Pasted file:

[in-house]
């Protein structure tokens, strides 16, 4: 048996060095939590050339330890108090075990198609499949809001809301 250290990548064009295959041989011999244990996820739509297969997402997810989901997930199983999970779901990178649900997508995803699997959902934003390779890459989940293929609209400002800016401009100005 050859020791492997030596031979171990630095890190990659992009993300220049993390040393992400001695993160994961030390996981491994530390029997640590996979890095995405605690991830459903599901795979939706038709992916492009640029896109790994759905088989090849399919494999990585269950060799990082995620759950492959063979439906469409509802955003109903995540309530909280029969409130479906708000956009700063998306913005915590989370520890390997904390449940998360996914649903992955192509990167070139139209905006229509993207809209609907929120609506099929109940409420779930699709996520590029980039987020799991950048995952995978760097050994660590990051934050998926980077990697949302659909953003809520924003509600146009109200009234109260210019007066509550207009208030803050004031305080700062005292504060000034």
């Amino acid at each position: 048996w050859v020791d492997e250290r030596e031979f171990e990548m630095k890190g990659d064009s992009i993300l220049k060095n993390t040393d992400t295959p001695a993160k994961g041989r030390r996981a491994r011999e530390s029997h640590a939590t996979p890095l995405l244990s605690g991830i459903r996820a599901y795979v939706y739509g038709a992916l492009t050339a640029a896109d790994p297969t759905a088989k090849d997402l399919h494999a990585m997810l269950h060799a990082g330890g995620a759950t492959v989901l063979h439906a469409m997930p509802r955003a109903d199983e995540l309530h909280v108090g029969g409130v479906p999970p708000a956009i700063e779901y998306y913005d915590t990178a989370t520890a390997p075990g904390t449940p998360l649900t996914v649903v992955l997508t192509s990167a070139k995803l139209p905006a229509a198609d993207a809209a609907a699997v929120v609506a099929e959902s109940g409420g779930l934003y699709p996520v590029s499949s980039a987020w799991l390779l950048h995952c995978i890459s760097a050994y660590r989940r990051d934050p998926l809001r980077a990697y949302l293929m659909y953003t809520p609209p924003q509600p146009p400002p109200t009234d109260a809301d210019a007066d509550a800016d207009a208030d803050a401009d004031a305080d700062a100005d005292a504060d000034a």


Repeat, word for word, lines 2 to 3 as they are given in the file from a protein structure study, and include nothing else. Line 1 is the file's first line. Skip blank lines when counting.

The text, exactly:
């Protein structure tokens, strides 16, 4: 048996060095939590050339330890108090075990198609499949809001809301 250290990548064009295959041989011999244990996820739509297969997402997810989901997930199983999970779901990178649900997508995803699997959902934003390779890459989940293929609209400002800016401009100005 050859020791492997030596031979171990630095890190990659992009993300220049993390040393992400001695993160994961030390996981491994530390029997640590996979890095995405605690991830459903599901795979939706038709992916492009640029896109790994759905088989090849399919494999990585269950060799990082995620759950492959063979439906469409509802955003109903995540309530909280029969409130479906708000956009700063998306913005915590989370520890390997904390449940998360996914649903992955192509990167070139139209905006229509993207809209609907929120609506099929109940409420779930699709996520590029980039987020799991950048995952995978760097050994660590990051934050998926980077990697949302659909953003809520924003509600146009109200009234109260210019007066509550207009208030803050004031305080700062005292504060000034």
């Amino acid at each position: 048996w050859v020791d492997e250290r030596e031979f171990e990548m630095k890190g990659d064009s992009i993300l220049k060095n993390t040393d992400t295959p001695a993160k994961g041989r030390r996981a491994r011999e530390s029997h640590a939590t996979p890095l995405l244990s605690g991830i459903r996820a599901y795979v939706y739509g038709a992916l492009t050339a640029a896109d790994p297969t759905a088989k090849d997402l399919h494999a990585m997810l269950h060799a990082g330890g995620a759950t492959v989901l063979h439906a469409m997930p509802r955003a109903d199983e995540l309530h909280v108090g029969g409130v479906p999970p708000a956009i700063e779901y998306y913005d915590t990178a989370t520890a390997p075990g904390t449940p998360l649900t996914v649903v992955l997508t192509s990167a070139k995803l139209p905006a229509a198609d993207a809209a609907a699997v929120v609506a099929e959902s109940g409420g779930l934003y699709p996520v590029s499949s980039a987020w799991l390779l950048h995952c995978i890459s760097a050994y660590r989940r990051d934050p998926l809001r980077a990697y949302l293929m659909y953003t809520p609209p924003q509600p146009p400002p109200t009234d109260a809301d210019a007066d509550a800016d207009a208030d803050a401009d004031a305080d700062a100005d005292a504060d000034a």